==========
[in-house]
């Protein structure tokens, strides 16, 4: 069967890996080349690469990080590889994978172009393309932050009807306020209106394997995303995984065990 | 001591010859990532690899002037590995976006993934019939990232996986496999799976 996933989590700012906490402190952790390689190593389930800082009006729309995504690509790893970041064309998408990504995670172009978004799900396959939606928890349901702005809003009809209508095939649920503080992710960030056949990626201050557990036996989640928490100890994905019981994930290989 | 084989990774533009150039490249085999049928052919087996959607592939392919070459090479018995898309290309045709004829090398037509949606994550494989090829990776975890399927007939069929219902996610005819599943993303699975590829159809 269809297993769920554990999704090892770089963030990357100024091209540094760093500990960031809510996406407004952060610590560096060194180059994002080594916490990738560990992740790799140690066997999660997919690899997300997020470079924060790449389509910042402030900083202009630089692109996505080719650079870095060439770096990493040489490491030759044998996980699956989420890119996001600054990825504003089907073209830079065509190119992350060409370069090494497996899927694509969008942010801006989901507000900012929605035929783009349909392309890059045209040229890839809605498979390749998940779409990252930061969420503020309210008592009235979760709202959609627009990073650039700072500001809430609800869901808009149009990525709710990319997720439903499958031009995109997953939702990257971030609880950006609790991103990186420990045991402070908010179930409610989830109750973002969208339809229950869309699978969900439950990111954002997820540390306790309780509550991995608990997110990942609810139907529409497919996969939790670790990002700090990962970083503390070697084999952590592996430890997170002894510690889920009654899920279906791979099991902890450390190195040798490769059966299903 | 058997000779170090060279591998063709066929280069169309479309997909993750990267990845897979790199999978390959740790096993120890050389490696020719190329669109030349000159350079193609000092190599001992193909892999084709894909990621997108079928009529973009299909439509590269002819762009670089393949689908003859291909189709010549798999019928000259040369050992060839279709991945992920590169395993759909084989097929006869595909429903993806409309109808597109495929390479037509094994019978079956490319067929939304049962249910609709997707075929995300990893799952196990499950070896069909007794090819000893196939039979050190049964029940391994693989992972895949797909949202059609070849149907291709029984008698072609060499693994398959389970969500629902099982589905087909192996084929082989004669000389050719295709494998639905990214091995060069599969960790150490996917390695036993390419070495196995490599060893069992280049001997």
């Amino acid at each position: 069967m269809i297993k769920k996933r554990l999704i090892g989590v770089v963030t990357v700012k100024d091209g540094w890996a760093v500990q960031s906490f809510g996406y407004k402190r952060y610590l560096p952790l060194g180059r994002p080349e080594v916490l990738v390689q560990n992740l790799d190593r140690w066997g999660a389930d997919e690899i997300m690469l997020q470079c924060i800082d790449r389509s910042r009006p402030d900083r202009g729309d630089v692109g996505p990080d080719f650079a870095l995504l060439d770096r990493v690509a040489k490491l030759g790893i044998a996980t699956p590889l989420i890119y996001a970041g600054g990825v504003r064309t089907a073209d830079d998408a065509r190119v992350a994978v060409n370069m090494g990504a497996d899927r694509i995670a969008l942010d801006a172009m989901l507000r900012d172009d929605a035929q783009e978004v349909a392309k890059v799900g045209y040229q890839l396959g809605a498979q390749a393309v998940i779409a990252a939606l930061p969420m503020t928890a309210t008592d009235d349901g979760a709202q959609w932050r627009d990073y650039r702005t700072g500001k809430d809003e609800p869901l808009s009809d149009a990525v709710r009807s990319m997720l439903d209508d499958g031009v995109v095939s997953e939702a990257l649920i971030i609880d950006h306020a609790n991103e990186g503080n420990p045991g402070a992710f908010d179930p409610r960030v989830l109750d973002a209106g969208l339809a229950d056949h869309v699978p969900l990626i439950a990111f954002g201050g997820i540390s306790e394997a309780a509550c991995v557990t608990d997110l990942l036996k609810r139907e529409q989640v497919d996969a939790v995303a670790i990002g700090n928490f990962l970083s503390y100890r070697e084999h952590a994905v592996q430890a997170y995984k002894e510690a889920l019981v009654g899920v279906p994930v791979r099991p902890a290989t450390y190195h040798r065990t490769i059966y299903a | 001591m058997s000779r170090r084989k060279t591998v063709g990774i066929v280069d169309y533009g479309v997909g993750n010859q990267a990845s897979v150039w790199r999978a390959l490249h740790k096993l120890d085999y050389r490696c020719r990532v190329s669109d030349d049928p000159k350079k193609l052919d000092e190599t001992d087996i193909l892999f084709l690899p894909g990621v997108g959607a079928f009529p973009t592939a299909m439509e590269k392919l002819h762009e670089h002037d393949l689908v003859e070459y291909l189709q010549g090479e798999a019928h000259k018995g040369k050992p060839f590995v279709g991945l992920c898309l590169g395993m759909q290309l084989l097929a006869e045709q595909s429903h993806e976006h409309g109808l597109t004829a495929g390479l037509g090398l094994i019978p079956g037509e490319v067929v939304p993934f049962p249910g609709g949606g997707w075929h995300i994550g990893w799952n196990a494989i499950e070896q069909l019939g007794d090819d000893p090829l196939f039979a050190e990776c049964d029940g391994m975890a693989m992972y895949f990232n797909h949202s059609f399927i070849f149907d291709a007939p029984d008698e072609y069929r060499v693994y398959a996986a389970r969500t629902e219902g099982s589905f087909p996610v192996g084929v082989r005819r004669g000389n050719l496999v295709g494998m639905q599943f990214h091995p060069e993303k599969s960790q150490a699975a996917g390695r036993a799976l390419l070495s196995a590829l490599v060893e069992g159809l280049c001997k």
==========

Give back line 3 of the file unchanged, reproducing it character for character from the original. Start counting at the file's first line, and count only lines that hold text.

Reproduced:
């Amino acid at each position: 069967m269809i297993k769920k996933r554990l999704i090892g989590v770089v963030t990357v700012k100024d091209g540094w890996a760093v500990q960031s906490f809510g996406y407004k402190r952060y610590l560096p952790l060194g180059r994002p080349e080594v916490l990738v390689q560990n992740l790799d190593r140690w066997g999660a389930d997919e690899i997300m690469l997020q470079c924060i800082d790449r389509s910042r009006p402030d900083r202009g729309d630089v692109g996505p990080d080719f650079a870095l995504l060439d770096r990493v690509a040489k490491l030759g790893i044998a996980t699956p590889l989420i890119y996001a970041g600054g990825v504003r064309t089907a073209d830079d998408a065509r190119v992350a994978v060409n370069m090494g990504a497996d899927r694509i995670a969008l942010d801006a172009m989901l507000r900012d172009d929605a035929q783009e978004v349909a392309k890059v799900g045209y040229q890839l396959g809605a498979q390749a393309v998940i779409a990252a939606l930061p969420m503020t928890a309210t008592d009235d349901g979760a709202q959609w932050r627009d990073y650039r702005t700072g500001k809430d809003e609800p869901l808009s009809d149009a990525v709710r009807s990319m997720l439903d209508d499958g031009v995109v095939s997953e939702a990257l649920i971030i609880d950006h306020a609790n991103e990186g503080n420990p045991g402070a992710f908010d179930p409610r960030v989830l109750d973002a209106g969208l339809a229950d056949h869309v699978p969900l990626i439950a990111f954002g201050g997820i540390s306790e394997a309780a509550c991995v557990t608990d997110l990942l036996k609810r139907e529409q989640v497919d996969a939790v995303a670790i990002g700090n928490f990962l970083s503390y100890r070697e084999h952590a994905v592996q430890a997170y995984k002894e510690a889920l019981v009654g899920v279906p994930v791979r099991p902890a290989t450390y190195h040798r065990t490769i059966y299903a | 001591m058997s000779r170090r084989k060279t591998v063709g990774i066929v280069d169309y533009g479309v997909g993750n010859q990267a990845s897979v150039w790199r999978a390959l490249h740790k096993l120890d085999y050389r490696c020719r990532v190329s669109d030349d049928p000159k350079k193609l052919d000092e190599t001992d087996i193909l892999f084709l690899p894909g990621v997108g959607a079928f009529p973009t592939a299909m439509e590269k392919l002819h762009e670089h002037d393949l689908v003859e070459y291909l189709q010549g090479e798999a019928h000259k018995g040369k050992p060839f590995v279709g991945l992920c898309l590169g395993m759909q290309l084989l097929a006869e045709q595909s429903h993806e976006h409309g109808l597109t004829a495929g390479l037509g090398l094994i019978p079956g037509e490319v067929v939304p993934f049962p249910g609709g949606g997707w075929h995300i994550g990893w799952n196990a494989i499950e070896q069909l019939g007794d090819d000893p090829l196939f039979a050190e990776c049964d029940g391994m975890a693989m992972y895949f990232n797909h949202s059609f399927i070849f149907d291709a007939p029984d008698e072609y069929r060499v693994y398959a996986a389970r969500t629902e219902g099982s589905f087909p996610v192996g084929v082989r005819r004669g000389n050719l496999v295709g494998m639905q599943f990214h091995p060069e993303k599969s960790q150490a699975a996917g390695r036993a799976l390419l070495s196995a590829l490599v060893e069992g159809l280049c001997k």